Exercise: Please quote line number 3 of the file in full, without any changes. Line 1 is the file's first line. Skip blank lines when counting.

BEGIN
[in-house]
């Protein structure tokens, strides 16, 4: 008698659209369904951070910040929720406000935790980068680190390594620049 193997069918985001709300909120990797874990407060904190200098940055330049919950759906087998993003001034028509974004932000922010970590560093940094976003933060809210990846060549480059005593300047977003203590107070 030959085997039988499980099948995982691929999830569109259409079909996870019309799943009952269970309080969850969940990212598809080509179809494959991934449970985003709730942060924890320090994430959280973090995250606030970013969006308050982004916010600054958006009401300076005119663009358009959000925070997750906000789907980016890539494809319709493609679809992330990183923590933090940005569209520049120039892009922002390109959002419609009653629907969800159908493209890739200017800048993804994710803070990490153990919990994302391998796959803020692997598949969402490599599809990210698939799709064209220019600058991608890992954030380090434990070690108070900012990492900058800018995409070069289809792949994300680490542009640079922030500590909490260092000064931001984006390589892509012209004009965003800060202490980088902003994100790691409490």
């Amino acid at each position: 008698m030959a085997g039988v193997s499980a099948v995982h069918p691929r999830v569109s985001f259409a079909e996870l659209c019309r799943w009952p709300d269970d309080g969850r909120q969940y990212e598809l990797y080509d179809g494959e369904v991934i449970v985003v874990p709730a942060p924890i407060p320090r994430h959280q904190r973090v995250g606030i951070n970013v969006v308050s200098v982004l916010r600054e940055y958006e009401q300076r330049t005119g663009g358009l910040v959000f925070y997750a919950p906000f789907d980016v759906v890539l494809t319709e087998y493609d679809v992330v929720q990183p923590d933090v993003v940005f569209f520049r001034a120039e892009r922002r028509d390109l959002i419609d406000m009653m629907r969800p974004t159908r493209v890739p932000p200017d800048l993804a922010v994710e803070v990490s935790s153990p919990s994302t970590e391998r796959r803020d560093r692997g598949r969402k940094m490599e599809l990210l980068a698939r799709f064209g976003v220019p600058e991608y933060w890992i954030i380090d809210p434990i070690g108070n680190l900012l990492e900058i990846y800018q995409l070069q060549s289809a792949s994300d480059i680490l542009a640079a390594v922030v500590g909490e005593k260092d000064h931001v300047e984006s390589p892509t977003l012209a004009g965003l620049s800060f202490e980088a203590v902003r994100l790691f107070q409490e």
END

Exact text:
């Amino acid at each position: 008698m030959a085997g039988v193997s499980a099948v995982h069918p691929r999830v569109s985001f259409a079909e996870l659209c019309r799943w009952p709300d269970d309080g969850r909120q969940y990212e598809l990797y080509d179809g494959e369904v991934i449970v985003v874990p709730a942060p924890i407060p320090r994430h959280q904190r973090v995250g606030i951070n970013v969006v308050s200098v982004l916010r600054e940055y958006e009401q300076r330049t005119g663009g358009l910040v959000f925070y997750a919950p906000f789907d980016v759906v890539l494809t319709e087998y493609d679809v992330v929720q990183p923590d933090v993003v940005f569209f520049r001034a120039e892009r922002r028509d390109l959002i419609d406000m009653m629907r969800p974004t159908r493209v890739p932000p200017d800048l993804a922010v994710e803070v990490s935790s153990p919990s994302t970590e391998r796959r803020d560093r692997g598949r969402k940094m490599e599809l990210l980068a698939r799709f064209g976003v220019p600058e991608y933060w890992i954030i380090d809210p434990i070690g108070n680190l900012l990492e900058i990846y800018q995409l070069q060549s289809a792949s994300d480059i680490l542009a640079a390594v922030v500590g909490e005593k260092d000064h931001v300047e984006s390589p892509t977003l012209a004009g965003l620049s800060f202490e980088a203590v902003r994100l790691f107070q409490e």